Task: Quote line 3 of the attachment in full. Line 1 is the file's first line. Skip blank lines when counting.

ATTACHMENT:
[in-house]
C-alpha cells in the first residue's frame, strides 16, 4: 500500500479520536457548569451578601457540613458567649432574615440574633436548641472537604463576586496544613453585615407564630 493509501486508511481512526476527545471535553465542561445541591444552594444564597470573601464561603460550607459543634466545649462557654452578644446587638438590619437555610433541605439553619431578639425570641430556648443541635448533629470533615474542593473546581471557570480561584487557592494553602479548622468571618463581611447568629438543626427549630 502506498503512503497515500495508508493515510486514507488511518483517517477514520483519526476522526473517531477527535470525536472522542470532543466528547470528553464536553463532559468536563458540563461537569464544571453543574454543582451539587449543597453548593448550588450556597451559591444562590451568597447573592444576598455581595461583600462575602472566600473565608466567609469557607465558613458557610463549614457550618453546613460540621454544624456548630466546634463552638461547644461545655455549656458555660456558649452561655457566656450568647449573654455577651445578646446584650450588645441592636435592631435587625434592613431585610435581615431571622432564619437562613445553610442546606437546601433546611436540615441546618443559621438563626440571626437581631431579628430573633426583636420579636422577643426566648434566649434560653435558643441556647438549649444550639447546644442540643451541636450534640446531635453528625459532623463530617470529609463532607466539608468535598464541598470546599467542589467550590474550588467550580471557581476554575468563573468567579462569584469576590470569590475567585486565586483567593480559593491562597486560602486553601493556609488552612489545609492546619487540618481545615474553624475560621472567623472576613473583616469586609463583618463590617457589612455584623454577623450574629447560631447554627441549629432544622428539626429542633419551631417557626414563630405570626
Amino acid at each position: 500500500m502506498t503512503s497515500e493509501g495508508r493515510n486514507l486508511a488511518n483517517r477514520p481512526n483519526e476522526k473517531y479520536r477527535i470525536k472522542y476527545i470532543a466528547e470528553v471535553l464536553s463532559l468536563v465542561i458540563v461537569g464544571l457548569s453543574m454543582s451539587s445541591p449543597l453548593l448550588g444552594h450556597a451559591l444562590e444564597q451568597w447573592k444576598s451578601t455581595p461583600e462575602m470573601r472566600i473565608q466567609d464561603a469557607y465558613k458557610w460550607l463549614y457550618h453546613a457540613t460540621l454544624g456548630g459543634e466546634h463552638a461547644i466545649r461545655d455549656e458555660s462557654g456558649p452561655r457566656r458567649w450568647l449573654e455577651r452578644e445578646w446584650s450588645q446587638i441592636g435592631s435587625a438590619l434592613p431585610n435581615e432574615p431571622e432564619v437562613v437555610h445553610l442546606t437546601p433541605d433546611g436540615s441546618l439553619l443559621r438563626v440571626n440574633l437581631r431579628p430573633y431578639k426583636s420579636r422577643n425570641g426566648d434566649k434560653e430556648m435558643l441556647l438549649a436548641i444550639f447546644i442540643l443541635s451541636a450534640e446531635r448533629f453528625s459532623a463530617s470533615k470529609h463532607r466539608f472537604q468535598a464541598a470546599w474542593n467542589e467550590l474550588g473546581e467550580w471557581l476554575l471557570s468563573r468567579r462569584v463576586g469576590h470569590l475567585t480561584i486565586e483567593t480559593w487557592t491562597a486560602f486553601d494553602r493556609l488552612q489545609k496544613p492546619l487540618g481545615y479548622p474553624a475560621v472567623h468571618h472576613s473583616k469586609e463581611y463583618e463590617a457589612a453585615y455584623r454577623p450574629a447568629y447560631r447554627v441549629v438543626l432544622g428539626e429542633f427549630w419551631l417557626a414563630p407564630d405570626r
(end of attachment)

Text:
Amino acid at each position: 500500500m502506498t503512503s497515500e493509501g495508508r493515510n486514507l486508511a488511518n483517517r477514520p481512526n483519526e476522526k473517531y479520536r477527535i470525536k472522542y476527545i470532543a466528547e470528553v471535553l464536553s463532559l468536563v465542561i458540563v461537569g464544571l457548569s453543574m454543582s451539587s445541591p449543597l453548593l448550588g444552594h450556597a451559591l444562590e444564597q451568597w447573592k444576598s451578601t455581595p461583600e462575602m470573601r472566600i473565608q466567609d464561603a469557607y465558613k458557610w460550607l463549614y457550618h453546613a457540613t460540621l454544624g456548630g459543634e466546634h463552638a461547644i466545649r461545655d455549656e458555660s462557654g456558649p452561655r457566656r458567649w450568647l449573654e455577651r452578644e445578646w446584650s450588645q446587638i441592636g435592631s435587625a438590619l434592613p431585610n435581615e432574615p431571622e432564619v437562613v437555610h445553610l442546606t437546601p433541605d433546611g436540615s441546618l439553619l443559621r438563626v440571626n440574633l437581631r431579628p430573633y431578639k426583636s420579636r422577643n425570641g426566648d434566649k434560653e430556648m435558643l441556647l438549649a436548641i444550639f447546644i442540643l443541635s451541636a450534640e446531635r448533629f453528625s459532623a463530617s470533615k470529609h463532607r466539608f472537604q468535598a464541598a470546599w474542593n467542589e467550590l474550588g473546581e467550580w471557581l476554575l471557570s468563573r468567579r462569584v463576586g469576590h470569590l475567585t480561584i486565586e483567593t480559593w487557592t491562597a486560602f486553601d494553602r493556609l488552612q489545609k496544613p492546619l487540618g481545615y479548622p474553624a475560621v472567623h468571618h472576613s473583616k469586609e463581611y463583618e463590617a457589612a453585615y455584623r454577623p450574629a447568629y447560631r447554627v441549629v438543626l432544622g428539626e429542633f427549630w419551631l417557626a414563630p407564630d405570626r